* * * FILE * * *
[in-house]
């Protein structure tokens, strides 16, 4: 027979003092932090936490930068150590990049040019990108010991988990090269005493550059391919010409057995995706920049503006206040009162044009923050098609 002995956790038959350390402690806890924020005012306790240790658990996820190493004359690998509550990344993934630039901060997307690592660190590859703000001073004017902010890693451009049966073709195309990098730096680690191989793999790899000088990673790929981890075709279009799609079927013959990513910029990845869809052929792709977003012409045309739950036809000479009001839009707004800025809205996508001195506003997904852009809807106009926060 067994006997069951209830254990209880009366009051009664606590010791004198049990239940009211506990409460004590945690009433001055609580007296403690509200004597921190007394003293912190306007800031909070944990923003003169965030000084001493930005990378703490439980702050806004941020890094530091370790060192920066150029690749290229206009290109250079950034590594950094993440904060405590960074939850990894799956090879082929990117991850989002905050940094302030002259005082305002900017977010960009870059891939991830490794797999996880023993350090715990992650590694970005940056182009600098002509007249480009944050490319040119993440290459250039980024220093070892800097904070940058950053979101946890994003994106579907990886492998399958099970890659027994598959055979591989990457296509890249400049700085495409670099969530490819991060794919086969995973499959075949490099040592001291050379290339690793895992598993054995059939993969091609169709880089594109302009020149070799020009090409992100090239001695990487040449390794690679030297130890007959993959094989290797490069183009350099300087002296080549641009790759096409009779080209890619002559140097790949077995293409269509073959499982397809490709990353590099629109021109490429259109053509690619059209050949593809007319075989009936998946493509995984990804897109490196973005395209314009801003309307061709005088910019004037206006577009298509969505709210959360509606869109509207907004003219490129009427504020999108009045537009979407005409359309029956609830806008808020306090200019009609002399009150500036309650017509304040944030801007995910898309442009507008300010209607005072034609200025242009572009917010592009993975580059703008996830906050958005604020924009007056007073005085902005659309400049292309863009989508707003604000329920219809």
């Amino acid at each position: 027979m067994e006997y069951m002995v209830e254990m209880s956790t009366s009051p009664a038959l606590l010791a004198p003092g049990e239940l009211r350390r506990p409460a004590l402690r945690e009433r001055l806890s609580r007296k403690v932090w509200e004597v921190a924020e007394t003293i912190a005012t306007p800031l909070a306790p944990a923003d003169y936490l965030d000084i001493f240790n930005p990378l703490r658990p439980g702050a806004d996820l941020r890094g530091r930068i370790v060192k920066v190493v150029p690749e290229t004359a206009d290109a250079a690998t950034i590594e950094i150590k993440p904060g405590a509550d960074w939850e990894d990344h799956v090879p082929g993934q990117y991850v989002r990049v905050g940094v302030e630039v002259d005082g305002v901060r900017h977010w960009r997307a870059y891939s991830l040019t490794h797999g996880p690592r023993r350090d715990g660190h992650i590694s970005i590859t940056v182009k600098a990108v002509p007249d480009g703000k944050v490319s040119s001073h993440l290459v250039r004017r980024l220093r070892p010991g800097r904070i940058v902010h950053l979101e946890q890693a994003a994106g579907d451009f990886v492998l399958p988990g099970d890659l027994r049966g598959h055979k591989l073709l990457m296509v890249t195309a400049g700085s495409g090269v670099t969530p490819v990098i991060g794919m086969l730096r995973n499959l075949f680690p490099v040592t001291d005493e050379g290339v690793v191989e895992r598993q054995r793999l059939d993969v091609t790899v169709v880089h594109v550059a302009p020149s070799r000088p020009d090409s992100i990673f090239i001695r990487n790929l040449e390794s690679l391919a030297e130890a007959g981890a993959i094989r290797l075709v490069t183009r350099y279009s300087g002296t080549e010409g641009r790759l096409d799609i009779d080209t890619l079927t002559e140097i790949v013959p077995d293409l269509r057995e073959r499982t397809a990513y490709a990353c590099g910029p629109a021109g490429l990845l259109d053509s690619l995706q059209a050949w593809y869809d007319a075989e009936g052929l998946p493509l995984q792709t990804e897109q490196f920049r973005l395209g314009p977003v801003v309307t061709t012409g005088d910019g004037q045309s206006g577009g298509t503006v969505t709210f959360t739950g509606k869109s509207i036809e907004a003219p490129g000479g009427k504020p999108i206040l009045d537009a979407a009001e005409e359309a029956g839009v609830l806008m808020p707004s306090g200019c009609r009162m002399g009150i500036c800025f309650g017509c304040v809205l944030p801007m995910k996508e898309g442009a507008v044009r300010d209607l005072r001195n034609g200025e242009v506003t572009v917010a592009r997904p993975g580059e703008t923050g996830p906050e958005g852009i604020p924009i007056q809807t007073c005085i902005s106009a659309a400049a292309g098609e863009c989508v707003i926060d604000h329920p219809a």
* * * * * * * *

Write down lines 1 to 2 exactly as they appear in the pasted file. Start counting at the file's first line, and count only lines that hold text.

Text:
[in-house]
């Protein structure tokens, strides 16, 4: 027979003092932090936490930068150590990049040019990108010991988990090269005493550059391919010409057995995706920049503006206040009162044009923050098609 002995956790038959350390402690806890924020005012306790240790658990996820190493004359690998509550990344993934630039901060997307690592660190590859703000001073004017902010890693451009049966073709195309990098730096680690191989793999790899000088990673790929981890075709279009799609079927013959990513910029990845869809052929792709977003012409045309739950036809000479009001839009707004800025809205996508001195506003997904852009809807106009926060 067994006997069951209830254990209880009366009051009664606590010791004198049990239940009211506990409460004590945690009433001055609580007296403690509200004597921190007394003293912190306007800031909070944990923003003169965030000084001493930005990378703490439980702050806004941020890094530091370790060192920066150029690749290229206009290109250079950034590594950094993440904060405590960074939850990894799956090879082929990117991850989002905050940094302030002259005082305002900017977010960009870059891939991830490794797999996880023993350090715990992650590694970005940056182009600098002509007249480009944050490319040119993440290459250039980024220093070892800097904070940058950053979101946890994003994106579907990886492998399958099970890659027994598959055979591989990457296509890249400049700085495409670099969530490819991060794919086969995973499959075949490099040592001291050379290339690793895992598993054995059939993969091609169709880089594109302009020149070799020009090409992100090239001695990487040449390794690679030297130890007959993959094989290797490069183009350099300087002296080549641009790759096409009779080209890619002559140097790949077995293409269509073959499982397809490709990353590099629109021109490429259109053509690619059209050949593809007319075989009936998946493509995984990804897109490196973005395209314009801003309307061709005088910019004037206006577009298509969505709210959360509606869109509207907004003219490129009427504020999108009045537009979407005409359309029956609830806008808020306090200019009609002399009150500036309650017509304040944030801007995910898309442009507008300010209607005072034609200025242009572009917010592009993975580059703008996830906050958005604020924009007056007073005085902005659309400049292309863009989508707003604000329920219809």